A big thank you to Hemapriya Chellappan for editing this great issue, her first as an official Co-Editor. Thank you to everyone who submit and make Failed Haiku great. We are nothing without our contributors and readers. Tune in soon for special submission and guest editor details for the next issue.
I would like to thank all the participants in the Jane Reichhold Haiga competition this year. I also want to give a big thank you to the judges (Steve Hodge and Hemapriya Chellappan) that had the challenge of having to pick winners from a large contingent of excellent work. My congratulations to the winners and to the runners up. Please see below for all the results with commentary.
Thank you to everyone that send in their haibun. This is a jam-packed issue full of variety! It was a true delight to edit my first full haibun issue. But now after all that reading, I may need a break. Our new co-editor Hemapriya Chellappan with take the editor’s desk for next month’s issue. Go check out the submissions page!
Due to some timing and technical issues, the Jane Reichhold Haiga Contest results will not be released this year at their normal date of November 5th. It will take us a few days to dot all of our i’s and cross all of our t’s. My sincerest apologies for the inconvenience and for the delay. November 10th will be our new date for contest results this year. Thank you for your patience and understanding.
Announcing The SeventhJane Reichhold Memorial Haiga Competition Failed Haikuis happy to announce the senryu haiga competition in honor of Jane Reichhold. Jane’s passing touched many of us; her love of all the haiku arts was legendary. We especially wanted her love of haiga and of senryu to be remembered and celebrated by artists and poets of both forms.
We have assembled two judges for this competition: Steve Hodge and Hemapriya Chellappan. Their decisions will be final.
Here are the rules of the competition: 1. Two First Place winners will be chosen from the following categories: 1. Traditional Haiga, as in ink, ink wash, watercolor, oils, or tempera. 2. Photographic and mixed media-based haiga. 3. All should contain a ‘senryu’ as the poem. 2. Winners in each category will be published in the November 5 issues Failed Haiku, along with a short write-up by the judges. 3. The entries can be by a single artist providing both senryu and image, OR any form of collaboration between artists. Please be sure to include complete attribution to both images and poems with your entry. 4. Only TWO entries per artist, and collaborations will count toward both artists’ totals. 5. All entries can be sent in either JPG or PNG formats and should be of high quality. 6. In the email containing your entry please tell us ‘briefly’ about how the image was created AND what category you are entering them in! 7. Entries should be original work that has not appeared in any edited journal, but work that has been displayed on social media or personal websites is acceptable. 8. All entries will be sent by email to firstname.lastname@example.org ONLY. 9. Entries will ONLY be accepted from October 15 to October 20th at Midnight Eastern Time. Any entries received earlier or later will NOT be judged. 10. The judges will render their final decisions by October 30th, and the top three winners will be notified shortly thereafter. 11. The judges will, at their sole discretion, name ANY number of other entries as Honorable Mentions or Highly Commended.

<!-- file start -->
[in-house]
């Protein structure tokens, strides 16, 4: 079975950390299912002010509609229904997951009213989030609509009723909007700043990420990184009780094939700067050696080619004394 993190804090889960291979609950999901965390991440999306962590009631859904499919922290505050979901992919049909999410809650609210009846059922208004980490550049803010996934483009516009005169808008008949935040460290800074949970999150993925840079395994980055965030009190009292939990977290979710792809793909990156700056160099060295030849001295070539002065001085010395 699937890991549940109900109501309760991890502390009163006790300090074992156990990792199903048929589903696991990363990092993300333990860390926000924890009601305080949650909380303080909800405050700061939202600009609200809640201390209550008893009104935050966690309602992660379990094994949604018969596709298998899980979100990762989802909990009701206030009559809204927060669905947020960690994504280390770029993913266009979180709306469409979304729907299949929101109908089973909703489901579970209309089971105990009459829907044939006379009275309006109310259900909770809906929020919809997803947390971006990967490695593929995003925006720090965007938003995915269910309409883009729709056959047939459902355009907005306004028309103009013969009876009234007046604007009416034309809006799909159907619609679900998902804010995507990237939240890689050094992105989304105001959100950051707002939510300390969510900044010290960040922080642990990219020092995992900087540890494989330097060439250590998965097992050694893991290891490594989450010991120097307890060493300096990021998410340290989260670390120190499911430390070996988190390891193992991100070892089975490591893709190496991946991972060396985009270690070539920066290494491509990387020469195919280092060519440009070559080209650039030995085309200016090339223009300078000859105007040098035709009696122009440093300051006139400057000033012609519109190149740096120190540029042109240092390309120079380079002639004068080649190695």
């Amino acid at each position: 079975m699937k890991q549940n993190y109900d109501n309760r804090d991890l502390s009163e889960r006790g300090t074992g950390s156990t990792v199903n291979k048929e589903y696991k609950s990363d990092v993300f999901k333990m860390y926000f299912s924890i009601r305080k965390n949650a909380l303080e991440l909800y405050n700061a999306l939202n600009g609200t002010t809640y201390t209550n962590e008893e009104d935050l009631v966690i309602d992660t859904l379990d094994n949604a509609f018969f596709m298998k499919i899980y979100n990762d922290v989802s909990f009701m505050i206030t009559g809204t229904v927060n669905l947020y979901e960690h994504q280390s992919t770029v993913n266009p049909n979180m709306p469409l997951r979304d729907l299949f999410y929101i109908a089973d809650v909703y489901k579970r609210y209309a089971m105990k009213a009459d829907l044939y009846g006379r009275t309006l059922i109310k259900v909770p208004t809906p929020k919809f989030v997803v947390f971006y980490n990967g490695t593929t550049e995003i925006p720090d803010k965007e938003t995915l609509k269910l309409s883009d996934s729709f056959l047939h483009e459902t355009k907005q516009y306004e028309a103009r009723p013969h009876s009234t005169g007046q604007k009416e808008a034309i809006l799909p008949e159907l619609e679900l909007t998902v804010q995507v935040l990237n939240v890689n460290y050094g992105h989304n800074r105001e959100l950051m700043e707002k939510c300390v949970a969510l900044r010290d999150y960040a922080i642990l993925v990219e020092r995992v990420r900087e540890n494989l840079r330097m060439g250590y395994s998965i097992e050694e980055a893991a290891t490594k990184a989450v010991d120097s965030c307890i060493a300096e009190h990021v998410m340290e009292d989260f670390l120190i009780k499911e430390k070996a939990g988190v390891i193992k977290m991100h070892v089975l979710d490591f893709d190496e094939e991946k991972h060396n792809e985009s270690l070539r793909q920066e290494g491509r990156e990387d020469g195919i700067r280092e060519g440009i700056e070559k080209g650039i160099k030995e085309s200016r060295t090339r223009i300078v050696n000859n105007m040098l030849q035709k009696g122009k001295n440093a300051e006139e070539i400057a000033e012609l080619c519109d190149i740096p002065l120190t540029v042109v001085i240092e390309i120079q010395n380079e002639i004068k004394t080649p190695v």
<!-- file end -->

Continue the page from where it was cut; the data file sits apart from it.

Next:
Jane Reichhold was a poet/artist who worked in every form of haiga, some of which can be found at her site: AHA Poetry. A short memorial for her is posted at Under the Basho, with a link to her own long body of work. Jane inspired many, and we hope she will continue to inspire. Some of her own haiga can be found at her site: AHA Poetry.
We have news, folks! It is with my blessing and encouragement that we are bidding Kelly a hearty “happy trails,” as she sets out to complete North Carolina’s 1,175-mile Mountains-to-Sea Trail. But, fear not! Adept at editing on the move, she will be helping me select the best of over twenty years of haibun for my upcoming e-book entitled, “running from yesterday”. In addition, she will be preparing for the launch of Bacon Grease on the Trapdoor, a journal of experimental and intuitive short-form poetry, co-edited by the always witty Robert P. Moyer, and in her own words, her “breathtakingly handsome” husband.
Never fear though, Bryan will have me as his majordomo, and I will be addingwww.haikuhut.com to the Failed Haiku stable where we will be hosting short (15-20 minute) talks, from some of the best folks in haiku on any subject they choose related to haikai. Think of it as the TED Talks for Haiku and Senryu!
It was my pleasure the other day to interview my good friend Terri L. French. We discussed a number of things, and I hope you have as much fun listening as we did in talking together. Be sure to check out the links to her work and books below the video. Thanks, Terri for giving others the chance to get to know you better.
In the entire life of Failed Haiku, we have not had an issue such as this one. Thanks to everyone who submitted and to those who are not yet confident in Renku, Rengay, Tan Renga, and all the associated forms this issue will be a wonderful introduction to the corner of haiku and senryu. Please click below and enjoy! Bryan Rickert
In addition, the results of the H. Gene Murtha Senryu Contest are now out, and congratulations to all those who submitted as well as those whose work is selected. You will find the link in the new issue! In addition the contest results will also be in the new issue of Prune Juice Journal! Thanks to our two judges for this year Susan Burch and Vandana Parashar!